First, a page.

Letter, Opinion

Taxing PPP loans is wrong

Dear Editor,

The Vermont Legislature is currently considering whether or not to tax the forgiven loan I received under the Paycheck Protection Program (PPP) that offered my business, Sugarsnap Catering, the relief that kept us afloat over the last year. 

I was aware as early as February 2020 that Covid-19 would impact my business. I didn’t have any concept of the extent of those impacts, though. I knew I wanted to make the changes necessary to keep my employees and customers safe early on, and that it would come at a cost. But then, in what I call the “twilight zone week,” our full schedule of weddings and corporate events vanished overnight. We lost two months of planned events in 24-hours.

The PPP program was a life preserver during a very dark moment. We received PPP money in early April, and it was instrumental in our business being able to adapt to the Covid-19 world. I was able to bring staff back and we all worked hard to adapt the business to this new reality. Without the PPP relief loans, it would have been extremely challenging to keep our employees off of Unemployment Insurance (which is an immediate benefit to the state) and to acquire a state contract.

Taxing these forgiven loans is the antitheses of what was promised to us under these federal relief programs. Businesses gratefully accepted this money with the understanding that it was non-taxable relief. That was the intent of the program, and that is how the federal government is treating these forgiven loans. Vermont is considering a step to not conform with federal treatment of the forgiven loans for tax year 2021. It’s quite literally the opposite of the program’s intent. To retroactively change the terms and circumstances of this program — one that was offered during a time of great desperation — is unfair and inequitable as it will only penalize those of us who couldn’t get our loans forgiven before the 2021 tax year. Those with  loans forgiven after the cutoff are more likely to be smaller businesses operating without the assistance of big CPA firms. It’s a  difficult process to navigate.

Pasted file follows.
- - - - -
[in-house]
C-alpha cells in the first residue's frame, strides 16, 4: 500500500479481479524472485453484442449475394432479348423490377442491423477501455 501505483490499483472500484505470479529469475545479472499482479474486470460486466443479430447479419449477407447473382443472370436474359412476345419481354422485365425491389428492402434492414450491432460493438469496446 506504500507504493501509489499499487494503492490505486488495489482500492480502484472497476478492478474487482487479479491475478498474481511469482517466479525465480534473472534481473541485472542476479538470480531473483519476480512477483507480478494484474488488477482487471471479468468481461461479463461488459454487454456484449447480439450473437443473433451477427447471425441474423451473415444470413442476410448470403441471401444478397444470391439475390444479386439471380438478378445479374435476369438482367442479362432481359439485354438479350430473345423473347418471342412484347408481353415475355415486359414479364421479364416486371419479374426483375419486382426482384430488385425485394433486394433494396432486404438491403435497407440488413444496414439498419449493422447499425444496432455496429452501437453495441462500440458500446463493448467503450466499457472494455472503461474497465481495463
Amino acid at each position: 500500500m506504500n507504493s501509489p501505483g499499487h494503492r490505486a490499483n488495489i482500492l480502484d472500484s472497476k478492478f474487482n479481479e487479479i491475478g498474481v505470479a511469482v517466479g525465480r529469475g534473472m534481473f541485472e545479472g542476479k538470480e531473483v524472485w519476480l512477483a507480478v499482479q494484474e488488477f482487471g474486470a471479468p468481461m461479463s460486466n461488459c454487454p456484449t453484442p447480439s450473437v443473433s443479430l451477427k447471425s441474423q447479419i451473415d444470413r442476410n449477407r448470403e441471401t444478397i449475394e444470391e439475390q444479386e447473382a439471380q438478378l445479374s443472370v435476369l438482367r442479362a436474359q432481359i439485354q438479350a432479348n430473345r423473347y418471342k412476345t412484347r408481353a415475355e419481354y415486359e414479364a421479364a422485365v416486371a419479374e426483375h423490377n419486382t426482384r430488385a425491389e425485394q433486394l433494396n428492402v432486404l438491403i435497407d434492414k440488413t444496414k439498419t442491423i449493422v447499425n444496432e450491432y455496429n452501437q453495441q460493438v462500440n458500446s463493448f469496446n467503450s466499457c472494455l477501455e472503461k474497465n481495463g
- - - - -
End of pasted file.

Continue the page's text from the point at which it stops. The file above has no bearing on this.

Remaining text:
I was grateful to receive my PPP loan, and as directed, spent much of the loan on payroll in order to have the loan forgiven. Under the guidelines of the loan program, only money that was spent would be qualified for forgiveness. That means the money that I was required to spend is the exact pot of money that the state of Vermont now wants to tax. I no longer have that money sitting in reserve in order to pay what would be in my estimate close to a $10,000 tax.

Because of my PPP loan, I have been able to add staff and I now have 14 full-time employees. The economic devastation would have been even more dire for me and for other businesses around the state if it wasn’t for this relief. 

Businesses want to do the right thing. We want to keep our employees employed, and we want to keep them safe and healthy. We want to keep our doors open and we also want to keep our customers and communities safe and healthy. We have been grateful for the support that has been offered. But to suddenly learn that the legislature is considering slapping a tax, retroactively, on relief money that we accepted as a lifeline would be challenging for us. I know my fellow Vermont business owners feel the same way. This tax would pull money away from our employees and our future.

I am deeply appreciative of the work of our legislature during this trying time. I realize how difficult it is to create policy while working remotely. It is my hope that the proposal to tax 2021 PPP loans will be quickly discarded, and that we can move on and work toward rebuilding our state’s economy. I implore the Legislature to conform with federal treatment of the forgiven loans for tax year 2021, and to make that decision before adjourning. If you leave before making your decision, it will create a season of great anxiety and uncertainty for already struggling businesses. 

Abbey Duke, Founder/CEO Sugarsnap Catering

South Burlington

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